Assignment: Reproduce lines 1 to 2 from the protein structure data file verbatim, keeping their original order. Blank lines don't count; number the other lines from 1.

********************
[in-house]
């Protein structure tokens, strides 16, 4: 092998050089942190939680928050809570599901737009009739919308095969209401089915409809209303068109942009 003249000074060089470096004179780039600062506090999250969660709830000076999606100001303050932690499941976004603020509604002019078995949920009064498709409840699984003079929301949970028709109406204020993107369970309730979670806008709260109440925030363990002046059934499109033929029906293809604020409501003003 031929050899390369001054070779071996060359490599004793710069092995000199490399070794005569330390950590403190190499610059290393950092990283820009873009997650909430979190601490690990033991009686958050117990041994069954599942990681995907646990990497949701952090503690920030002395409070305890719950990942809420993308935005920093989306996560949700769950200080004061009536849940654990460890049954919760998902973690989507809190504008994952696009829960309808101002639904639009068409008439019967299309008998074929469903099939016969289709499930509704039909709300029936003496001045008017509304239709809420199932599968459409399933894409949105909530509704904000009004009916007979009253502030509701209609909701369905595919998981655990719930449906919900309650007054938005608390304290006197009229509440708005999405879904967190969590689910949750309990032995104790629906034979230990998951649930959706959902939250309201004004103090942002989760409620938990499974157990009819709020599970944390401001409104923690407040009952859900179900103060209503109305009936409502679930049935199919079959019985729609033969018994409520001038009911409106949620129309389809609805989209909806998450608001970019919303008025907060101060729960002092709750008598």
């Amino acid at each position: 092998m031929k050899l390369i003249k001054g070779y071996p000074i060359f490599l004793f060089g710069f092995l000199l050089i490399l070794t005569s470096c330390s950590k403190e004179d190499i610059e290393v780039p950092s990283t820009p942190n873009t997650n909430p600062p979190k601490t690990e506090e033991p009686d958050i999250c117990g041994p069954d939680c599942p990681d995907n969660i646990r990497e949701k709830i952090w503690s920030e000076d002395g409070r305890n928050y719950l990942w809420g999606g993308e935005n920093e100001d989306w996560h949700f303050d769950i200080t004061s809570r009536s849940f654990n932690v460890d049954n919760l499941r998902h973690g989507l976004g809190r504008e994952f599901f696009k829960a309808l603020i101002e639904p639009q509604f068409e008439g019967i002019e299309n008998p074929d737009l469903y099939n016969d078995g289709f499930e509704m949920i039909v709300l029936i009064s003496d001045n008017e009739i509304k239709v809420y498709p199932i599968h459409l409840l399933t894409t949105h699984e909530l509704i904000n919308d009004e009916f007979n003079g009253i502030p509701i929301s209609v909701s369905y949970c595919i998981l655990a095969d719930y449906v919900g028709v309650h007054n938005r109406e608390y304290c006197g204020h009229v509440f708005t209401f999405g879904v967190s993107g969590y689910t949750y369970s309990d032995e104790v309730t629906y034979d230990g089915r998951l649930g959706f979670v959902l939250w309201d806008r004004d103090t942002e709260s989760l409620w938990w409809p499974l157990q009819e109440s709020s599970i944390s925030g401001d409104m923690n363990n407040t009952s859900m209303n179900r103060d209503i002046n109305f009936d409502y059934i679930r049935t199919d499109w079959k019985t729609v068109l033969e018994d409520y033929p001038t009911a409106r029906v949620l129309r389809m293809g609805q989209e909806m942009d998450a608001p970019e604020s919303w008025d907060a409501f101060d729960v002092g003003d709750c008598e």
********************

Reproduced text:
[in-house]
């Protein structure tokens, strides 16, 4: 092998050089942190939680928050809570599901737009009739919308095969209401089915409809209303068109942009 003249000074060089470096004179780039600062506090999250969660709830000076999606100001303050932690499941976004603020509604002019078995949920009064498709409840699984003079929301949970028709109406204020993107369970309730979670806008709260109440925030363990002046059934499109033929029906293809604020409501003003 031929050899390369001054070779071996060359490599004793710069092995000199490399070794005569330390950590403190190499610059290393950092990283820009873009997650909430979190601490690990033991009686958050117990041994069954599942990681995907646990990497949701952090503690920030002395409070305890719950990942809420993308935005920093989306996560949700769950200080004061009536849940654990460890049954919760998902973690989507809190504008994952696009829960309808101002639904639009068409008439019967299309008998074929469903099939016969289709499930509704039909709300029936003496001045008017509304239709809420199932599968459409399933894409949105909530509704904000009004009916007979009253502030509701209609909701369905595919998981655990719930449906919900309650007054938005608390304290006197009229509440708005999405879904967190969590689910949750309990032995104790629906034979230990998951649930959706959902939250309201004004103090942002989760409620938990499974157990009819709020599970944390401001409104923690407040009952859900179900103060209503109305009936409502679930049935199919079959019985729609033969018994409520001038009911409106949620129309389809609805989209909806998450608001970019919303008025907060101060729960002092709750008598």